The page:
Scenario / Questions
However, Amazon created recovery snapshots where the disk problems should be fixed. Those are named along the lines of “Recovery snapshot for vol-xxxxxxxx”.
I created a new AMI from recovery snapshot which worked fine, but instances launched from this new AMI do not work: their state is “Running”, but I cannot ssh into the machine nor access any of the web services that should be running there. It boils down to this (from System Log, accessible through AWS management console):
EXT3-fs: sda1: couldn't mount because of unsupported optional features (240). EXT2-fs: sda1: couldn't mount because of unsupported optional features (244). Kernel panic - not syncing: VFS: Unable to mount root fs on unknown-block(8,1)
I’ve mounted a volume created from that recovery snapshot in a another server on AWS, and everything looks quite normal though. For example, fsck says:
$ sudo fsck -a /dev/xvdg fsck from util-linux-ng 2.17.2 uec-rootfs: clean, 53781/524288 files, 546065/2097152 blocks
In one of the AWS forum discussions, I found this advice from someone with similar problems:
A work around will be to make a volume from the snapshot and attach
it to a running instance, use fsck –force to force the checking of
the filesystem and once cleared, you can make a snapshot and use it
for the AMI.
But I don’t know how to force fsck on Ubuntu (11.04):
$ sudo fsck --force /dev/xvdg fsck from util-linux-ng 2.17.2 fsck.ext3: invalid option -- 'o'
Anyone know how to force file system check on the volume on Ubuntu? Any other ideas on how to launch working instances that are based on the recovery snapshot?
Right now it looks like it might be quicker to just start over from a clean Ubuntu AMI and re-setup all our services. 🙁 But of course I would prefer not to do that if there’s any way to get the recovery snapshot to actually work.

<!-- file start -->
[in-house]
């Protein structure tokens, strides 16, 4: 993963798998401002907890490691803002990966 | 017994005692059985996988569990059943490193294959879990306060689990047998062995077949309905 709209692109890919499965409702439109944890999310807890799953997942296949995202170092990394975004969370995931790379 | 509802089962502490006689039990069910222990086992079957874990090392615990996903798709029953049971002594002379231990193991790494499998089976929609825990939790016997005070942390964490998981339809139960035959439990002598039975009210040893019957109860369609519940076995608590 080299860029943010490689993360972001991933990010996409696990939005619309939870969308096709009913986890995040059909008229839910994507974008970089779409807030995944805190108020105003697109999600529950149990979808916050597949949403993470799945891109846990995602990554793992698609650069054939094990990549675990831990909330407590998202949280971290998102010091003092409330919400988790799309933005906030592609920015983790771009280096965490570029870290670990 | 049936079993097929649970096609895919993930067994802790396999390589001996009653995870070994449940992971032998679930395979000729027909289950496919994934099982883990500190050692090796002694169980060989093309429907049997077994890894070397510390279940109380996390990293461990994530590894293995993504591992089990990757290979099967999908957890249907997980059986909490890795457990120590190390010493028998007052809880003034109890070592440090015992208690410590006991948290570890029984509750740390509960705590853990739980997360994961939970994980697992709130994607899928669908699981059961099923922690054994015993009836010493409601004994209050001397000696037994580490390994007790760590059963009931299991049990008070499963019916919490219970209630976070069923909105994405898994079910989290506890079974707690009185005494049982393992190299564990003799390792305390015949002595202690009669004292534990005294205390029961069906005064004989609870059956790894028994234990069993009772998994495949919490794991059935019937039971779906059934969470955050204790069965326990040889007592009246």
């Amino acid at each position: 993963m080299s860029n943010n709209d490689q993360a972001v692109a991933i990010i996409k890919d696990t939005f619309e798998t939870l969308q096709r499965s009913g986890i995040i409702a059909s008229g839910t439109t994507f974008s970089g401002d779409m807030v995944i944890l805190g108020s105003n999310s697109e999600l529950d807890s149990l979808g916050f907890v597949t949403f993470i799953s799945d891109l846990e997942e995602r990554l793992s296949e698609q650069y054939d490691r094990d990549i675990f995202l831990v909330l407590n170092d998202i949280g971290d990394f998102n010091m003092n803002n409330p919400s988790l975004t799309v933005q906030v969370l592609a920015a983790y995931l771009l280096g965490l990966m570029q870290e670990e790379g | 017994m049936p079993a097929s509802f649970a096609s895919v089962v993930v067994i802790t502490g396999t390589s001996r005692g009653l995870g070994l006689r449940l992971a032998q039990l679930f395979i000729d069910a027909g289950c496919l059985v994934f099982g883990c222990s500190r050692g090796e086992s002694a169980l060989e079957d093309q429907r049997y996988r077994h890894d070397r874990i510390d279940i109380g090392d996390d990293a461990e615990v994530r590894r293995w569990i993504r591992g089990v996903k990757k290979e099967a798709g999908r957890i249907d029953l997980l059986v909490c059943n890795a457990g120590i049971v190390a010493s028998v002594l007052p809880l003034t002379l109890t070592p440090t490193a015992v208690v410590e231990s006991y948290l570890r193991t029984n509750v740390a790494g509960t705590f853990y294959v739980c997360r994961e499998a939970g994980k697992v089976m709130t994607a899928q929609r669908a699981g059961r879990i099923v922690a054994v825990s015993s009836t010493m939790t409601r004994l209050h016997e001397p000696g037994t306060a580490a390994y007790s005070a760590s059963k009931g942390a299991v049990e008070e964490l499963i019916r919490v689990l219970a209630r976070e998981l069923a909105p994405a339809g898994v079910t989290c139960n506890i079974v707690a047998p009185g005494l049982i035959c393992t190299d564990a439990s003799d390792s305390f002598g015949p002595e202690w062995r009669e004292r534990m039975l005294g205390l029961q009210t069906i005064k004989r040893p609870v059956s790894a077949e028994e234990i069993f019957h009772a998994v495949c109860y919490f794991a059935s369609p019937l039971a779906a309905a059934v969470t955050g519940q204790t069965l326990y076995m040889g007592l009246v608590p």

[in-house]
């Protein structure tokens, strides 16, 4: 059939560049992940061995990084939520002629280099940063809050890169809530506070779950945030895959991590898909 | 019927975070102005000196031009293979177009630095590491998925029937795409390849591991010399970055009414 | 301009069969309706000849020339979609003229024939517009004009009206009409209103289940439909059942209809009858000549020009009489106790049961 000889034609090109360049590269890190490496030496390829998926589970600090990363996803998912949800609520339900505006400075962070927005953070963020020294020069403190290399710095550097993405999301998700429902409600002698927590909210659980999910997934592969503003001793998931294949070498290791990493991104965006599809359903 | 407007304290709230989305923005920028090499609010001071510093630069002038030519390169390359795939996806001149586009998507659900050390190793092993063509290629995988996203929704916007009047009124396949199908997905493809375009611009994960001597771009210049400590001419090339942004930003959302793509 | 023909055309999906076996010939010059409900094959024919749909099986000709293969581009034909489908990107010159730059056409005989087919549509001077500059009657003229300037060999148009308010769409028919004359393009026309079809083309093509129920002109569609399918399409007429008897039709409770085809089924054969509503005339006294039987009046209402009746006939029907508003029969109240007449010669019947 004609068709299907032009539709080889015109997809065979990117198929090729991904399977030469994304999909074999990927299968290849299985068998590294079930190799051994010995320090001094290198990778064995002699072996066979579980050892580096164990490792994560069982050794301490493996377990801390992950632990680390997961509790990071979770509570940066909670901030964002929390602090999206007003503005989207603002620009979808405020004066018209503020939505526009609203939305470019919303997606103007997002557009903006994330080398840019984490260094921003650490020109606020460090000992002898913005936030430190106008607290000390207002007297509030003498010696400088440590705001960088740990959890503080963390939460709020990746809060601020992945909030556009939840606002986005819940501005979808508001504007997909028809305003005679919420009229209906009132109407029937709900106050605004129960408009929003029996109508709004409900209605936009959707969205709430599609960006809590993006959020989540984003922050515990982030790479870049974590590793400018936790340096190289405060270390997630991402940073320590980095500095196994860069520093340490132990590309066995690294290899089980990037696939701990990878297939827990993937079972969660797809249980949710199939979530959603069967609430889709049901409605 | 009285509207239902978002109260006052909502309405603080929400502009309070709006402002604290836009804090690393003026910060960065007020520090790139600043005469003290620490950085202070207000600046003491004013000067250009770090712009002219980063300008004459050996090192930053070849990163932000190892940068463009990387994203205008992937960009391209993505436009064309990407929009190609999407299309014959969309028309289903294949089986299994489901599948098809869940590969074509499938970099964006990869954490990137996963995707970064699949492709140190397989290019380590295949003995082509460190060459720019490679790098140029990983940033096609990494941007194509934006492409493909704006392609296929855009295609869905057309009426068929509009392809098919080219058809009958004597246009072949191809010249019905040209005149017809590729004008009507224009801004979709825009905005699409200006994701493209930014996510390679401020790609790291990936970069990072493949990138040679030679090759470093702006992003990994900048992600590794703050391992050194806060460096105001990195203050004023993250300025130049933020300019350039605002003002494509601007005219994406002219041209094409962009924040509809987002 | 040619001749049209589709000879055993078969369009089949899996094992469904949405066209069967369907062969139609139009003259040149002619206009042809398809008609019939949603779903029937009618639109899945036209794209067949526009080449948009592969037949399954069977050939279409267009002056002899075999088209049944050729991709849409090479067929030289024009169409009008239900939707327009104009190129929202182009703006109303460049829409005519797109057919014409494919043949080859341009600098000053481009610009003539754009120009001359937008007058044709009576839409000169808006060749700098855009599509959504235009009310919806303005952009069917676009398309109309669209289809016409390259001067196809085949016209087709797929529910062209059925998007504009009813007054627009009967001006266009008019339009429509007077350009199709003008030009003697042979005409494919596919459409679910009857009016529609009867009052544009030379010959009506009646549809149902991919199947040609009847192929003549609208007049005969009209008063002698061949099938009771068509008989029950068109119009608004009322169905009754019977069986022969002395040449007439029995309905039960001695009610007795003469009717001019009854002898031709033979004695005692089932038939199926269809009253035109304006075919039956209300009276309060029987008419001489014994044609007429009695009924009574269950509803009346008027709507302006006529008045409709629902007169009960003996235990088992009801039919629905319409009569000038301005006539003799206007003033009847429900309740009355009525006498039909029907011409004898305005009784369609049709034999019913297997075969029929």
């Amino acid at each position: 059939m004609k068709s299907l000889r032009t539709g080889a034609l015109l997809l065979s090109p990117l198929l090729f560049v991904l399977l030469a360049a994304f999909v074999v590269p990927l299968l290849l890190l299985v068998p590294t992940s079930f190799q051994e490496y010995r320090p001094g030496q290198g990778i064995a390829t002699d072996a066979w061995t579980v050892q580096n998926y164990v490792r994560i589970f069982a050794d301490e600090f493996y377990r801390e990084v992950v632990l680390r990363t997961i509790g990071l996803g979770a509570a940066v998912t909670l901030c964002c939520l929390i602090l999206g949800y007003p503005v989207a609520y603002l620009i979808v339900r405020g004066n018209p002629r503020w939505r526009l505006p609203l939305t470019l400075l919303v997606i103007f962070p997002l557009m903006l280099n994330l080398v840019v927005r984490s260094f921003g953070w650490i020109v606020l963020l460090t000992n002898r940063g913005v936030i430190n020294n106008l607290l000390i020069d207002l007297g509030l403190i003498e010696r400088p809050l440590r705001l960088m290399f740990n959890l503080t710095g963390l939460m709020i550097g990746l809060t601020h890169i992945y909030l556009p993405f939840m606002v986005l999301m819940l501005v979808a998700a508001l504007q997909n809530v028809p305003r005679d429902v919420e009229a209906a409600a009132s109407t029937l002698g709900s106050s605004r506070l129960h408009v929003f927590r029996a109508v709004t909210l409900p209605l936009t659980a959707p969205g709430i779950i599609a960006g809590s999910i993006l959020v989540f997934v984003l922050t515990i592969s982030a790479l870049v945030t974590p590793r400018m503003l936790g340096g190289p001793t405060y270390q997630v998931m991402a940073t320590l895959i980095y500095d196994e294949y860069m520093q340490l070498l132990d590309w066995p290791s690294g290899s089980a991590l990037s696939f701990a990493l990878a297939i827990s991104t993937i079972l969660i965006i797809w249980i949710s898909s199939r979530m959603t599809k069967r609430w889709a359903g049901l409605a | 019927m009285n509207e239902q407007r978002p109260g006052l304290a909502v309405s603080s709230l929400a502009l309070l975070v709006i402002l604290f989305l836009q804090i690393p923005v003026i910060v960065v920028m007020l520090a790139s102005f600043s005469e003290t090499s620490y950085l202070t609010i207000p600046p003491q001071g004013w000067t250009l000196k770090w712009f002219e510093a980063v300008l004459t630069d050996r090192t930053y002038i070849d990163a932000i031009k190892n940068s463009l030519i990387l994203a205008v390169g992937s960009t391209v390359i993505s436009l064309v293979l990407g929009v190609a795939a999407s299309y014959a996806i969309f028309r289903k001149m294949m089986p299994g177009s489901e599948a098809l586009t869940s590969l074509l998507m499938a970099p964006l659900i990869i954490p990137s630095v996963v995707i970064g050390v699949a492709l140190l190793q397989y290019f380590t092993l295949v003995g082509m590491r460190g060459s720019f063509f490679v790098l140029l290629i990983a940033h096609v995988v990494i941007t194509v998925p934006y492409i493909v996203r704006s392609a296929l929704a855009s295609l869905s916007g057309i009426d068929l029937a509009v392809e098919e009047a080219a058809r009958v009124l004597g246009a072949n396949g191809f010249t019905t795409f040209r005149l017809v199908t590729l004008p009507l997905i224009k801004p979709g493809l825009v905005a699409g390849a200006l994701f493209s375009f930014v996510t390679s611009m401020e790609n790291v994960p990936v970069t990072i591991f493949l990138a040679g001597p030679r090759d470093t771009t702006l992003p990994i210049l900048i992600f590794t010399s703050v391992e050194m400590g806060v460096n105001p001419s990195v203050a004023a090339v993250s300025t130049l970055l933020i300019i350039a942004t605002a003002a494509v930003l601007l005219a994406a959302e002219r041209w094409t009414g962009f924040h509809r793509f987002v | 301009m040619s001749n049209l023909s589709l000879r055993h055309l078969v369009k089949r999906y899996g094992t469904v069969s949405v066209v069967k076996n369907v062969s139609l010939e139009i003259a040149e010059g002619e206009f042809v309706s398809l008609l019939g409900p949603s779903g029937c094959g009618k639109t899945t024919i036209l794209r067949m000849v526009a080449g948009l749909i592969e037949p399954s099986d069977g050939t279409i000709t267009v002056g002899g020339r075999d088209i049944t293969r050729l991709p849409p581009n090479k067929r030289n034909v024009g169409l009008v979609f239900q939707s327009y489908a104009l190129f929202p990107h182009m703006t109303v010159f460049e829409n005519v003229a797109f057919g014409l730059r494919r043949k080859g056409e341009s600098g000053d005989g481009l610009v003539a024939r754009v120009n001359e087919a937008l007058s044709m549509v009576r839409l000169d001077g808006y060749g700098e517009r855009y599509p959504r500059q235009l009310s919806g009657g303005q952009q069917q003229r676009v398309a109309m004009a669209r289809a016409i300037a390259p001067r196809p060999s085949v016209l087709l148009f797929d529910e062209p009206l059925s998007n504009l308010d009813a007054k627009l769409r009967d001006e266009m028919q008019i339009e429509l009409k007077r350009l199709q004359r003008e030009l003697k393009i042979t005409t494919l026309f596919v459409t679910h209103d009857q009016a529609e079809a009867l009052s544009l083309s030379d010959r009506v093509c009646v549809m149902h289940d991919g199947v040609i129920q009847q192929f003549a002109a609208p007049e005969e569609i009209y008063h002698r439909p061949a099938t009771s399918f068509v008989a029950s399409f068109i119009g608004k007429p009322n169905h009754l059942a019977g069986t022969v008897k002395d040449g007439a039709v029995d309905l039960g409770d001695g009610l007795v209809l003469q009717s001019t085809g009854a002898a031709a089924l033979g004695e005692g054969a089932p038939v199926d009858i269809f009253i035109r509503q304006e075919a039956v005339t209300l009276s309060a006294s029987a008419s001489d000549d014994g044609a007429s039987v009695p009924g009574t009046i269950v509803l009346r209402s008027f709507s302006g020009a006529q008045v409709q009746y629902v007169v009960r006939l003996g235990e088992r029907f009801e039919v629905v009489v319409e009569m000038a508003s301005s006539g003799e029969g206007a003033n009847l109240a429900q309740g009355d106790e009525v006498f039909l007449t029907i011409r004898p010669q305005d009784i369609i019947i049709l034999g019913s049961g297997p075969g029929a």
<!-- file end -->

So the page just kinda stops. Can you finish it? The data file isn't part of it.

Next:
Find below all possible solutions or suggestions for the above questions..
I ran into the same problem when trying to duplicate a machine.
The problem turned out to be the kernel. Both when creating the AMI and the instance I selected default for the kernel image.
To resolve the problem, I recreated the AMI using the same kernel image as the original instance.
Could you try the following command (note -f option instead of –force):
sudo fsck -f /dev/xvdg
Hope this helps.
I didn’t want to waste more time fighting with weird AWS-specific problems, so I created a new clean instance from one of the official Ubuntu AMIs (in my case
ami-359ea941 which is a 32-bit EBS-backed image of Ubuntu 11.04 in the eu-west-1 region), and re-created my server setup there.
The fact that I could mount a volume created from the recovery snapshot in the new instance made the re-setup much faster though. For example, I did something like
cp -a /mnt/recovery/usr/local /usr to restore a whole lot of stuff under
So in my case the recovery backups were far from useless as I could access the data on them. But of course it would still have been nicer to just create an AMI from the snapshot and continue using (instances from) that like the whole incident never happened. (Feel free to add an answer if you know how to achieve that!)
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